Tularemia is found in mammals and caused by the bacterium Francisella tularensis. The disease has been found in over 200 vertebrate species but most often infects rabbits and rodents. The major means of transmission is by blood-feeding arthropods (e.g., ticks, fleas).
Signs of the disease in infected cottontail rabbits are often variable or go unnoticed but may include lethargy, lack of coordination, and stupor.
Tularemia can produce severe, but localized, sporadic mortality in cottontail rabbits. Deaths have most often been found to occur in wild rabbits within enclosures. Mortality as a result of tularemia frequently occurs in jackrabbits as well. Beaver and muskrat die-offs have also be reported.
Tularemia is a life-threatening human disease characterized by fever, infected sores at point of entry, swollen lymph nodes, and general flu-like symptoms that progress rapidly. Anyone who has these signs of illness after known or potential exposure to disease should consult a physician. With prompt antibiotic treatments, few cases are fatal.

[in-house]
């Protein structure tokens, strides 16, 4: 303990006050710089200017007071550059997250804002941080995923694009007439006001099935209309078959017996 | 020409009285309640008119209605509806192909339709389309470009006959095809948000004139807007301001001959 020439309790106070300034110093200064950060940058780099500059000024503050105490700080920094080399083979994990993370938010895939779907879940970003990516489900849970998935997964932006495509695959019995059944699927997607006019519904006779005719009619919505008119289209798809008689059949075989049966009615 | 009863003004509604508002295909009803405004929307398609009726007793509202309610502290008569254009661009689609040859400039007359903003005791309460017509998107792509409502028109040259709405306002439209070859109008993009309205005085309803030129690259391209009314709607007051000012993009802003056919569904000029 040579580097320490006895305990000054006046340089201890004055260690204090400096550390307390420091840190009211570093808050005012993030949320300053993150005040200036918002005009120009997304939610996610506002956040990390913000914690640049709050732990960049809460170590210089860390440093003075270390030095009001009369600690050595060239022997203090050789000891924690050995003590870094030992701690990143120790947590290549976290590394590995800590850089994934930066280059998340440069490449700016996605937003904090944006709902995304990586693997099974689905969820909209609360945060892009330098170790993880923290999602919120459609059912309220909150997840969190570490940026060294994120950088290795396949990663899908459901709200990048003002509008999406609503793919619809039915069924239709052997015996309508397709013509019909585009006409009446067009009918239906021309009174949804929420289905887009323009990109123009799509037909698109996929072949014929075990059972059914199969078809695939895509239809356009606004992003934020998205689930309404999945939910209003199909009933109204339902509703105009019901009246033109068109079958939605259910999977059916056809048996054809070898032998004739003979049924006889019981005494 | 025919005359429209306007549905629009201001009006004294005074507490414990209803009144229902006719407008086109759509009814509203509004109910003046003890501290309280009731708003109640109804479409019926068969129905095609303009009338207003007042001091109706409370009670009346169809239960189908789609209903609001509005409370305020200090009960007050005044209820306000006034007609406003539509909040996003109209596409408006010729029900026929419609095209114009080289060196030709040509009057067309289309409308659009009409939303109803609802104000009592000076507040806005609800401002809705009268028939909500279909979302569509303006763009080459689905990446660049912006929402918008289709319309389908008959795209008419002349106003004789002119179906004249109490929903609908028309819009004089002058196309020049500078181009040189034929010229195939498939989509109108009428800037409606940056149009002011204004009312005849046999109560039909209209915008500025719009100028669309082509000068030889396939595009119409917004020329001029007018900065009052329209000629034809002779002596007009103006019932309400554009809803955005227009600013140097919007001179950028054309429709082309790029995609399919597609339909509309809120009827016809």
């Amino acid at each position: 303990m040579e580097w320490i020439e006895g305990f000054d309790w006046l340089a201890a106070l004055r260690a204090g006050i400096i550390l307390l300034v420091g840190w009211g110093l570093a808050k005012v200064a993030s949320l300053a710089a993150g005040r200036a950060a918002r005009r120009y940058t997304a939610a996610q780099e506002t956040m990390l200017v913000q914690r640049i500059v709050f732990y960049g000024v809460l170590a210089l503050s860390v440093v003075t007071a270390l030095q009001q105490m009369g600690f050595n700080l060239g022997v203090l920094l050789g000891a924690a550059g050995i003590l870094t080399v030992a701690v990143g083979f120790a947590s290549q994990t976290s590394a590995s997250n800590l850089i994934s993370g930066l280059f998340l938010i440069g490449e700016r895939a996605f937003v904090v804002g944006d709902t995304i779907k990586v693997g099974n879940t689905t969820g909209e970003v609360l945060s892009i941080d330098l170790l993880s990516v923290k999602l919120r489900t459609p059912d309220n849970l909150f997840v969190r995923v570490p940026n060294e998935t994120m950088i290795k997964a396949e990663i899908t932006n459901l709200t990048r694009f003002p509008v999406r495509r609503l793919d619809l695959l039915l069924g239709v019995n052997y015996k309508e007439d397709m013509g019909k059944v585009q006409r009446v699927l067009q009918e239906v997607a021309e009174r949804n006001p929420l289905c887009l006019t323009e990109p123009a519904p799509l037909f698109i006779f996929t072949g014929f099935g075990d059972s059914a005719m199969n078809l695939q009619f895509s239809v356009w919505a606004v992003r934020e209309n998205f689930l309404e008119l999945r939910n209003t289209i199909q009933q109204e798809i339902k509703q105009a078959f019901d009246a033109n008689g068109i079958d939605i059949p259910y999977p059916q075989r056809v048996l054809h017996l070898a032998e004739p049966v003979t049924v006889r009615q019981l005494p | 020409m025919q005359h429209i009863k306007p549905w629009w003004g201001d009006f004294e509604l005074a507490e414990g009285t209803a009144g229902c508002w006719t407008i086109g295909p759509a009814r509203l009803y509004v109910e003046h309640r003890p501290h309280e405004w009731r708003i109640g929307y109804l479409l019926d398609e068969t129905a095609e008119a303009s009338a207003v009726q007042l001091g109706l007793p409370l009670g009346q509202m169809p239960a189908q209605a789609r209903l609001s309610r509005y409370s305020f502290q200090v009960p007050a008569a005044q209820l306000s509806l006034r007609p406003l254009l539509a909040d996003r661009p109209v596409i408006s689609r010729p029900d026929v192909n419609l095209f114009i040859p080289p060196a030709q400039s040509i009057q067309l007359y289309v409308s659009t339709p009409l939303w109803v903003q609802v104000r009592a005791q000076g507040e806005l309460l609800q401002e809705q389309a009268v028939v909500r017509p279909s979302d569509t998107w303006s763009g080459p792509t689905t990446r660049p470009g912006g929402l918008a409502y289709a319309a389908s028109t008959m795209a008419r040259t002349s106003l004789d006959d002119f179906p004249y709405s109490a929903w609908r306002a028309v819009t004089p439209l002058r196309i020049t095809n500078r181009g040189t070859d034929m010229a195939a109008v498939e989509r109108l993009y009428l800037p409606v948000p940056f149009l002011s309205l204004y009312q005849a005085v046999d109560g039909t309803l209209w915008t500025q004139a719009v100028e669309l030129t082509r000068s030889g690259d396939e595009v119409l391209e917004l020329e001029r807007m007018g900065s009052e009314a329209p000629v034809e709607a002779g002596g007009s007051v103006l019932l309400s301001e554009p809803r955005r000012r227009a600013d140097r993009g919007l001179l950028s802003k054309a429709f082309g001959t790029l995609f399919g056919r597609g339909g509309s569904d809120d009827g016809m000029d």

If tularemia is suspected, field necropsy is not recommended due to potential human risks. If the animal must be handled, appropriate precautions should be taken which include the use of rubber gloves followed by thorough washing with soap and water. Care should also be taken to prevent exposure to fleas and ticks that may be associated with the animal.